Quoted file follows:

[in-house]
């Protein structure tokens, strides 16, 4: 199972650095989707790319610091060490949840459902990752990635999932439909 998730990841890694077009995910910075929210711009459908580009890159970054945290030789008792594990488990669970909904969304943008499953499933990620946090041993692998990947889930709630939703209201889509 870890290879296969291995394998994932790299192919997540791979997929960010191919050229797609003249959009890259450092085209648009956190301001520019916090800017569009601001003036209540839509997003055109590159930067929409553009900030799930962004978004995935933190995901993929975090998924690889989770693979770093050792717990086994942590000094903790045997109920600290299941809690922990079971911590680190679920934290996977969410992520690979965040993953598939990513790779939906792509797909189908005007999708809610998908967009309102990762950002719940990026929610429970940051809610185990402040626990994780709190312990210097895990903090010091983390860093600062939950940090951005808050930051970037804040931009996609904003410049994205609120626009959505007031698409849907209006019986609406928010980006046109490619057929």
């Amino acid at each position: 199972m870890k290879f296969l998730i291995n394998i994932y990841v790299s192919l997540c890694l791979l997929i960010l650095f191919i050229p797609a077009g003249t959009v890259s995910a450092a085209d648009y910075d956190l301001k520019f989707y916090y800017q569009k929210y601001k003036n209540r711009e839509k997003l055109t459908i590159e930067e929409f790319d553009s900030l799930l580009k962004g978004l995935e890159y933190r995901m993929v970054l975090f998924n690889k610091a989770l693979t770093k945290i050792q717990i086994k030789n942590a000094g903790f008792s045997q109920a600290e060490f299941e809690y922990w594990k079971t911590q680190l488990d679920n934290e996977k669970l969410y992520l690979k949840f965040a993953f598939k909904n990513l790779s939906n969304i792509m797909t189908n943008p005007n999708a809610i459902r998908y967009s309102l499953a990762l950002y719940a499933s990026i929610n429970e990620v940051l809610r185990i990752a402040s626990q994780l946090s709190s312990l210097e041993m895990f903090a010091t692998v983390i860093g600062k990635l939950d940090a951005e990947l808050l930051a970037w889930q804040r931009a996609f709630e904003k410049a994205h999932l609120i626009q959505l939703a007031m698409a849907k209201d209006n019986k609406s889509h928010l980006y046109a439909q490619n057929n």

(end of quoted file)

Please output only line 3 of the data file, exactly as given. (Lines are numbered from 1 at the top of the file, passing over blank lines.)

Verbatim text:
């Amino acid at each position: 199972m870890k290879f296969l998730i291995n394998i994932y990841v790299s192919l997540c890694l791979l997929i960010l650095f191919i050229p797609a077009g003249t959009v890259s995910a450092a085209d648009y910075d956190l301001k520019f989707y916090y800017q569009k929210y601001k003036n209540r711009e839509k997003l055109t459908i590159e930067e929409f790319d553009s900030l799930l580009k962004g978004l995935e890159y933190r995901m993929v970054l975090f998924n690889k610091a989770l693979t770093k945290i050792q717990i086994k030789n942590a000094g903790f008792s045997q109920a600290e060490f299941e809690y922990w594990k079971t911590q680190l488990d679920n934290e996977k669970l969410y992520l690979k949840f965040a993953f598939k909904n990513l790779s939906n969304i792509m797909t189908n943008p005007n999708a809610i459902r998908y967009s309102l499953a990762l950002y719940a499933s990026i929610n429970e990620v940051l809610r185990i990752a402040s626990q994780l946090s709190s312990l210097e041993m895990f903090a010091t692998v983390i860093g600062k990635l939950d940090a951005e990947l808050l930051a970037w889930q804040r931009a996609f709630e904003k410049a994205h999932l609120i626009q959505l939703a007031m698409a849907k209201d209006n019986k609406s889509h928010l980006y046109a439909q490619n057929n």